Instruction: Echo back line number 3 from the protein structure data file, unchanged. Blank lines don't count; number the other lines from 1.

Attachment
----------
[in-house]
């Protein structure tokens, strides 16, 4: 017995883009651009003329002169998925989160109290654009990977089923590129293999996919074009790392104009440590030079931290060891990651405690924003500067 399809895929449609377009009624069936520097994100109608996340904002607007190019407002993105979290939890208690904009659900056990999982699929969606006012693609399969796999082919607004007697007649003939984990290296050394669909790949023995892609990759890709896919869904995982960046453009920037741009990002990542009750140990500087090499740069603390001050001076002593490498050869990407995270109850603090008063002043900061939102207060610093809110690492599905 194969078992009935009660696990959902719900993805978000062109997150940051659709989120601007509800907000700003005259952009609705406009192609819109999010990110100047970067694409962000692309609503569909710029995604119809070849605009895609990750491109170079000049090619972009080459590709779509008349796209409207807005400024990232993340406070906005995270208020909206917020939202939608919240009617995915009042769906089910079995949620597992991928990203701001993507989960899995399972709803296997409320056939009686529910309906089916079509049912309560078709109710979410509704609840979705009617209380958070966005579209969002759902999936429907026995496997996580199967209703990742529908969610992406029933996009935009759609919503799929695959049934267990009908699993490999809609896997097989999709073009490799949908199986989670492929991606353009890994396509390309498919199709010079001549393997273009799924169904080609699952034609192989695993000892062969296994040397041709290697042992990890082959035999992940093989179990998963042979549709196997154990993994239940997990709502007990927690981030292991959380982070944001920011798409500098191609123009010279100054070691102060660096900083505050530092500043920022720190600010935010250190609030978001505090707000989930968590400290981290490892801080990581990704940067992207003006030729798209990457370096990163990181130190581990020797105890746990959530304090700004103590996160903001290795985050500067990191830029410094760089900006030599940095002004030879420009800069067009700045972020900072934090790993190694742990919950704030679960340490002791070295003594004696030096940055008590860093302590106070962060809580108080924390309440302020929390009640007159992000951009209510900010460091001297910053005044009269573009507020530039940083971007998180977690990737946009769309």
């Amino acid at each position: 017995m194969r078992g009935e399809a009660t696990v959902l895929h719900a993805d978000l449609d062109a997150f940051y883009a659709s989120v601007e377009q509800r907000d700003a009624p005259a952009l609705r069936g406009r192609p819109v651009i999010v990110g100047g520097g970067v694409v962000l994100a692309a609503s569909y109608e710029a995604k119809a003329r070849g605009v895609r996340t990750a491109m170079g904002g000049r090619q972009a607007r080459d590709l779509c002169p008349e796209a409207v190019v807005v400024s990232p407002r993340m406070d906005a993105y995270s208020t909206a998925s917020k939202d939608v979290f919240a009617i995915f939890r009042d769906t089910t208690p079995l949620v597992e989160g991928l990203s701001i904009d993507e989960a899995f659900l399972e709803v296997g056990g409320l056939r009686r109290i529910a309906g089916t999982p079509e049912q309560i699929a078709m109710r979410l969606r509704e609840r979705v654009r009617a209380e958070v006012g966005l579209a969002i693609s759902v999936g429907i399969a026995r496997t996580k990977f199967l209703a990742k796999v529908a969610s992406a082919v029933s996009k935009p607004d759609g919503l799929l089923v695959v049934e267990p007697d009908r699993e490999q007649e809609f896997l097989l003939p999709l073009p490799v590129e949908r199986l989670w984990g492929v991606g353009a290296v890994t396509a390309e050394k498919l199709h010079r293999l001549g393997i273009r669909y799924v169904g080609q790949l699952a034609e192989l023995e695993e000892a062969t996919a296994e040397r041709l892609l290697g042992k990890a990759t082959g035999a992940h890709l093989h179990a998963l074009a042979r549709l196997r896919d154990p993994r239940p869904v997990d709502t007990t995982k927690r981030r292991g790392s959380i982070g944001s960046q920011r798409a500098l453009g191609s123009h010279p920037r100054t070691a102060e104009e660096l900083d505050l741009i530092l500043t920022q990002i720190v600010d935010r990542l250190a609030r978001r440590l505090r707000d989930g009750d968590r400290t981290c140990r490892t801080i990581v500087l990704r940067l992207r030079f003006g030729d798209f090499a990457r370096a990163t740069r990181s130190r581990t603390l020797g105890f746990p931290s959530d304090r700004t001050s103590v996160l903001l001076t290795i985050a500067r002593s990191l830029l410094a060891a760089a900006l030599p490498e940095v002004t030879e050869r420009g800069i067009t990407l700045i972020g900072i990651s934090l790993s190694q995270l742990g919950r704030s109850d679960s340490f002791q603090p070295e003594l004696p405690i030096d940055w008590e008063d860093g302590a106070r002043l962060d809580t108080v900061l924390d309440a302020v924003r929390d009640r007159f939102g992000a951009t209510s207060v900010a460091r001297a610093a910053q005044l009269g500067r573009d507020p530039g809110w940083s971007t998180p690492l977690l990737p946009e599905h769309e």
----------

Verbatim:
């Amino acid at each position: 017995m194969r078992g009935e399809a009660t696990v959902l895929h719900a993805d978000l449609d062109a997150f940051y883009a659709s989120v601007e377009q509800r907000d700003a009624p005259a952009l609705r069936g406009r192609p819109v651009i999010v990110g100047g520097g970067v694409v962000l994100a692309a609503s569909y109608e710029a995604k119809a003329r070849g605009v895609r996340t990750a491109m170079g904002g000049r090619q972009a607007r080459d590709l779509c002169p008349e796209a409207v190019v807005v400024s990232p407002r993340m406070d906005a993105y995270s208020t909206a998925s917020k939202d939608v979290f919240a009617i995915f939890r009042d769906t089910t208690p079995l949620v597992e989160g991928l990203s701001i904009d993507e989960a899995f659900l399972e709803v296997g056990g409320l056939r009686r109290i529910a309906g089916t999982p079509e049912q309560i699929a078709m109710r979410l969606r509704e609840r979705v654009r009617a209380e958070v006012g966005l579209a969002i693609s759902v999936g429907i399969a026995r496997t996580k990977f199967l209703a990742k796999v529908a969610s992406a082919v029933s996009k935009p607004d759609g919503l799929l089923v695959v049934e267990p007697d009908r699993e490999q007649e809609f896997l097989l003939p999709l073009p490799v590129e949908r199986l989670w984990g492929v991606g353009a290296v890994t396509a390309e050394k498919l199709h010079r293999l001549g393997i273009r669909y799924v169904g080609q790949l699952a034609e192989l023995e695993e000892a062969t996919a296994e040397r041709l892609l290697g042992k990890a990759t082959g035999a992940h890709l093989h179990a998963l074009a042979r549709l196997r896919d154990p993994r239940p869904v997990d709502t007990t995982k927690r981030r292991g790392s959380i982070g944001s960046q920011r798409a500098l453009g191609s123009h010279p920037r100054t070691a102060e104009e660096l900083d505050l741009i530092l500043t920022q990002i720190v600010d935010r990542l250190a609030r978001r440590l505090r707000d989930g009750d968590r400290t981290c140990r490892t801080i990581v500087l990704r940067l992207r030079f003006g030729d798209f090499a990457r370096a990163t740069r990181s130190r581990t603390l020797g105890f746990p931290s959530d304090r700004t001050s103590v996160l903001l001076t290795i985050a500067r002593s990191l830029l410094a060891a760089a900006l030599p490498e940095v002004t030879e050869r420009g800069i067009t990407l700045i972020g900072i990651s934090l790993s190694q995270l742990g919950r704030s109850d679960s340490f002791q603090p070295e003594l004696p405690i030096d940055w008590e008063d860093g302590a106070r002043l962060d809580t108080v900061l924390d309440a302020v924003r929390d009640r007159f939102g992000a951009t209510s207060v900010a460091r001297a610093a910053q005044l009269g500067r573009d507020p530039g809110w940083s971007t998180p690492l977690l990737p946009e599905h769309e």